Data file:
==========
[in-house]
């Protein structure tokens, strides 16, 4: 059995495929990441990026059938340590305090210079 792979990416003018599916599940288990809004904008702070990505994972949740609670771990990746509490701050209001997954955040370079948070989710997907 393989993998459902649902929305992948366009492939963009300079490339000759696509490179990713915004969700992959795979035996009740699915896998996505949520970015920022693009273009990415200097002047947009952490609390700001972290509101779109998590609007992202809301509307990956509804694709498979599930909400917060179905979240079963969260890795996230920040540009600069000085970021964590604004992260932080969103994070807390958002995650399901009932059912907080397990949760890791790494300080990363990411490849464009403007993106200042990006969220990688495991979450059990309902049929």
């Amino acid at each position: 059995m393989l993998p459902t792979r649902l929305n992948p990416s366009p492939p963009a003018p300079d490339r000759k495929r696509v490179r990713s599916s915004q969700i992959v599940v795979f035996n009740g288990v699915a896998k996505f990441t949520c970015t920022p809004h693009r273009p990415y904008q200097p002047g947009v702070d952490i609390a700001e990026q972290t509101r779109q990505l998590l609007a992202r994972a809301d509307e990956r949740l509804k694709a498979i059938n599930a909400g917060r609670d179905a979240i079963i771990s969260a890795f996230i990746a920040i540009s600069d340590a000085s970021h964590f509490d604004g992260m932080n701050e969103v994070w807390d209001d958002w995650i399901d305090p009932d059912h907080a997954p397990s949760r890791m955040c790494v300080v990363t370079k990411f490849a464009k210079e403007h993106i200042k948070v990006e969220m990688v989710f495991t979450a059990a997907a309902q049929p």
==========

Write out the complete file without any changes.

[in-house]
């Protein structure tokens, strides 16, 4: 059995495929990441990026059938340590305090210079 792979990416003018599916599940288990809004904008702070990505994972949740609670771990990746509490701050209001997954955040370079948070989710997907 393989993998459902649902929305992948366009492939963009300079490339000759696509490179990713915004969700992959795979035996009740699915896998996505949520970015920022693009273009990415200097002047947009952490609390700001972290509101779109998590609007992202809301509307990956509804694709498979599930909400917060179905979240079963969260890795996230920040540009600069000085970021964590604004992260932080969103994070807390958002995650399901009932059912907080397990949760890791790494300080990363990411490849464009403007993106200042990006969220990688495991979450059990309902049929």
């Amino acid at each position: 059995m393989l993998p459902t792979r649902l929305n992948p990416s366009p492939p963009a003018p300079d490339r000759k495929r696509v490179r990713s599916s915004q969700i992959v599940v795979f035996n009740g288990v699915a896998k996505f990441t949520c970015t920022p809004h693009r273009p990415y904008q200097p002047g947009v702070d952490i609390a700001e990026q972290t509101r779109q990505l998590l609007a992202r994972a809301d509307e990956r949740l509804k694709a498979i059938n599930a909400g917060r609670d179905a979240i079963i771990s969260a890795f996230i990746a920040i540009s600069d340590a000085s970021h964590f509490d604004g992260m932080n701050e969103v994070w807390d209001d958002w995650i399901d305090p009932d059912h907080a997954p397990s949760r890791m955040c790494v300080v990363t370079k990411f490849a464009k210079e403007h993106i200042k948070v990006e969220m990688v989710f495991t979450a059990a997907a309902q049929p």